1657 It is here that the father of the family, the mother, children,
and all members of the family exercise the priesthood of the baptized in
a privileged way "by the reception of the sacraments, prayer and thanksgiving,
the witness of a holy life, and self-denial and active charity." Thus
the home is the first school of Christian life and "a school for human
enrichment." Here one learns endurance and the joy of work, fraternal
love, generous - even repeated - forgiveness, and above all divine worship
in prayer and the offering of one's life.
1658 We must also remember the great number of single persons who, because
of the particular circumstances in which they have to live - often not
of their choosing - are especially close to Jesus' heart and therefore
deserve the special affection and active solicitude of the Church, especially
of pastors. Many remain without a human family often due to conditions
of poverty. Some live their situation in the spirit of the Beatitudes,
serving God and neighbor in exemplary fashion. The doors of homes, the
"domestic churches," and of the great family which is the Church must be
open to all of them. "No one is without a family in this world: the Church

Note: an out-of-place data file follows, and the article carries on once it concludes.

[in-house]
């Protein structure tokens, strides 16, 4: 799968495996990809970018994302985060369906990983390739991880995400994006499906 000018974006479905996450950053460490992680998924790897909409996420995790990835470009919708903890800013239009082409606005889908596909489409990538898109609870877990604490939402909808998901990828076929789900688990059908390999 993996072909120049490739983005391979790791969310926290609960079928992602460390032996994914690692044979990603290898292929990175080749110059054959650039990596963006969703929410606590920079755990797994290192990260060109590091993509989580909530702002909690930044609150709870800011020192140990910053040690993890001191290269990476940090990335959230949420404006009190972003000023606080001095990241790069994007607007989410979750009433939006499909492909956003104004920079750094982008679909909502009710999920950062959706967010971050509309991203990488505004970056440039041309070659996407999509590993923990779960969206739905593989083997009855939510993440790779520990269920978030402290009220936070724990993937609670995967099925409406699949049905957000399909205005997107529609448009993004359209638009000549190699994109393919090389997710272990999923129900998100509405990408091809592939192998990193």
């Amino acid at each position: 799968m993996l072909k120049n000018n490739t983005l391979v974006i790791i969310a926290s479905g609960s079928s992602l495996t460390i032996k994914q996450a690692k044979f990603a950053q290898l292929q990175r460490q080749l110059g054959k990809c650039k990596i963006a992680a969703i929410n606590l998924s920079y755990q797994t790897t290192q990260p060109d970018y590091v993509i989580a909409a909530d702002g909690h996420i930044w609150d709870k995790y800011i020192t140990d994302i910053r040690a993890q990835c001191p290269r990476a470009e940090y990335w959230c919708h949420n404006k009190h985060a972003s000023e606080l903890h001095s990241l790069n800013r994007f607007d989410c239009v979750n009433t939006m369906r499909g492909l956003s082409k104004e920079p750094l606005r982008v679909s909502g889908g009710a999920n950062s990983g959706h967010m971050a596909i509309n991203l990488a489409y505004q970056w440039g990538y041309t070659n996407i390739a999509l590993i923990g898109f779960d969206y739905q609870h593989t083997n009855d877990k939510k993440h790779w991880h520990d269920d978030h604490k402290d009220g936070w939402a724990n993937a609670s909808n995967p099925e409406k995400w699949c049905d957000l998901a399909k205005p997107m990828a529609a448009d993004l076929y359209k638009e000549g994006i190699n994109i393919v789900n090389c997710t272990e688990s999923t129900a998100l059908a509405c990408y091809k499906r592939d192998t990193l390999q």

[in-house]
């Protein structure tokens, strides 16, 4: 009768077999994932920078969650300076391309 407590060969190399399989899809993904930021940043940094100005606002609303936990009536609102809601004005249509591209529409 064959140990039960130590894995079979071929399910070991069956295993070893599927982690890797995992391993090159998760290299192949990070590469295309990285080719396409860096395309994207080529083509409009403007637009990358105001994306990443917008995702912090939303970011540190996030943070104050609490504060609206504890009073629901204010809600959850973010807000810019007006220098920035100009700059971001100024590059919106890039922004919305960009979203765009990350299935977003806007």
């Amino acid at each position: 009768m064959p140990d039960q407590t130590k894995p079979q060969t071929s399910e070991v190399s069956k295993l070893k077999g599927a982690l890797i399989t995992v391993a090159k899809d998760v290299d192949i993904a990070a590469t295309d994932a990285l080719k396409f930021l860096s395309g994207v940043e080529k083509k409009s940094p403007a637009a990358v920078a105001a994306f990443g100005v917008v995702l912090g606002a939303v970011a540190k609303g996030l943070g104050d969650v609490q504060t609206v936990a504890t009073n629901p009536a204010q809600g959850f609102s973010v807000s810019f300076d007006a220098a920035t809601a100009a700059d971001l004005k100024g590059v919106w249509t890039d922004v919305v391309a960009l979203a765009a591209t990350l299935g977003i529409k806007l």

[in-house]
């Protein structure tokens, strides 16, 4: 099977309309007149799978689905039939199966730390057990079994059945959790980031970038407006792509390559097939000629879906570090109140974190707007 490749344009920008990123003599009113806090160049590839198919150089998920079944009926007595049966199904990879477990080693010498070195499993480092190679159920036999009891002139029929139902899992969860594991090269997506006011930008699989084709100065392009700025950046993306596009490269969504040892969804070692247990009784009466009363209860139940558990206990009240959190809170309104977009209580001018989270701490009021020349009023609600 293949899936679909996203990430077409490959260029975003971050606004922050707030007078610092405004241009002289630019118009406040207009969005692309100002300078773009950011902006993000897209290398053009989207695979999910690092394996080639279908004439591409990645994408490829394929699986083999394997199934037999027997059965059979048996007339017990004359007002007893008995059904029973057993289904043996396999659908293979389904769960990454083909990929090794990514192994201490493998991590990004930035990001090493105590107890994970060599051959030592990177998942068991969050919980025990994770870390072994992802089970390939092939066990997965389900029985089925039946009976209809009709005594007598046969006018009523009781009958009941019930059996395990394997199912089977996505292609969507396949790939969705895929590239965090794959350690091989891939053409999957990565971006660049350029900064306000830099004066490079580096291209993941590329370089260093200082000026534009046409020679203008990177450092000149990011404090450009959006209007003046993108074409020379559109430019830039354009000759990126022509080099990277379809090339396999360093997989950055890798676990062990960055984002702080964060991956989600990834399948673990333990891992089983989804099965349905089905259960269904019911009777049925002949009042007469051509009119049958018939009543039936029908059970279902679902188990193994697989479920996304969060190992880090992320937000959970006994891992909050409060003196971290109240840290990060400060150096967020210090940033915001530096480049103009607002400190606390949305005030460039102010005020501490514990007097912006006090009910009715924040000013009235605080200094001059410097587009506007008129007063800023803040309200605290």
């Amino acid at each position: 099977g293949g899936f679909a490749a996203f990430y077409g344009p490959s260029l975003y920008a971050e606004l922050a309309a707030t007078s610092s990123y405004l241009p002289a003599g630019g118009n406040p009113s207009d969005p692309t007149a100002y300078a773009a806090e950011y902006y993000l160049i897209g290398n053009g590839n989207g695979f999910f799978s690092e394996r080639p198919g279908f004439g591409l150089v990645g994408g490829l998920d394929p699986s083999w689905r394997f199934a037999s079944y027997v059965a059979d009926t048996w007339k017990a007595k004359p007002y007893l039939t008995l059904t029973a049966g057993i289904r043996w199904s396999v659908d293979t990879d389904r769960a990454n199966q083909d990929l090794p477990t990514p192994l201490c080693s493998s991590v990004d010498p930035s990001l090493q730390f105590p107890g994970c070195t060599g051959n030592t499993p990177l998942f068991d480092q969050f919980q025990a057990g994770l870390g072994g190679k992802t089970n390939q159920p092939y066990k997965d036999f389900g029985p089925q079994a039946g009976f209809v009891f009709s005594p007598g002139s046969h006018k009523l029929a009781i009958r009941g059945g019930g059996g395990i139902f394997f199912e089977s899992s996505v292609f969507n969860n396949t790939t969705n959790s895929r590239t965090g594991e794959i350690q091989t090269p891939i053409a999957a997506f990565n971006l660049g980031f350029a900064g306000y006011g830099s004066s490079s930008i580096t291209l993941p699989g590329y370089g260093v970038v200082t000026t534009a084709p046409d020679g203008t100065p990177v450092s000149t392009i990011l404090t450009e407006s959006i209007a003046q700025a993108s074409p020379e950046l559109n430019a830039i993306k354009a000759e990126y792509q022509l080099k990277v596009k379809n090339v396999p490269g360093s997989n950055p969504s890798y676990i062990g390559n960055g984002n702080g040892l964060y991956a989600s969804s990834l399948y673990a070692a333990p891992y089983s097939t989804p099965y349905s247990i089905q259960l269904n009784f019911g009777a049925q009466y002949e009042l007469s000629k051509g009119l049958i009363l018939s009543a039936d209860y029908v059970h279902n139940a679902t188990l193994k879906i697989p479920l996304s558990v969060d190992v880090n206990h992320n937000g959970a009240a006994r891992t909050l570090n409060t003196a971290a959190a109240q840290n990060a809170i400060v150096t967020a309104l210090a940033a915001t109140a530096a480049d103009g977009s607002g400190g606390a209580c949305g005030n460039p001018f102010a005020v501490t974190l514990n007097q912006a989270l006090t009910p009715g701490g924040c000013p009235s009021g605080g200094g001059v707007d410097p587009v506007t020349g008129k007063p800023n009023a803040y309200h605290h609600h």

is a home and family for everyone, especially those who 'labor and are
1659 St. Paul said: "Husbands, love your wives, as Christ loved the Church....
This is a great mystery, and I mean in reference to Christ and the Church"
(Eph 5:25, 32).
1660 The marriage covenant, by which a man and a woman form with each
other an intimate communion of life and love, has been founded and endowed
with its own special laws by the Creator. By its very nature it is ordered
to the good of the couple, as well as to the generation and education of
children. Christ the Lord raised marriage between the baptized to the dignity
of a sacrament (cf. CIC, can. 1055 # 1; cf. GS 48 # 1).
1661 The sacrament of Matrimony signifies the union of Christ and the
Church. It gives spouses the grace to love each other with the love with
which Christ has loved his Church; the grace of the sacrament thus perfects
the human love of the spouses, strengthens their indissoluble unity, and
sanctifies them on the way to eternal life (cf. Council of Trent: DS 1799).
1662 Marriage is based on the consent of the contracting parties, that
is, on their will to give themselves, each to the other, mutually and definitively,
in order to live a covenant of faithful and fruitful love.
1663 Since marriage establishes the couple in a public state of life
in the Church, it is fitting that its celebration be public, in the framework
of a liturgical celebration, before the priest (or a witness authorized
by the Church), the witnesses, and the assembly of the faithful.
1664 Unity, indissolubility, and openness to fertility are essential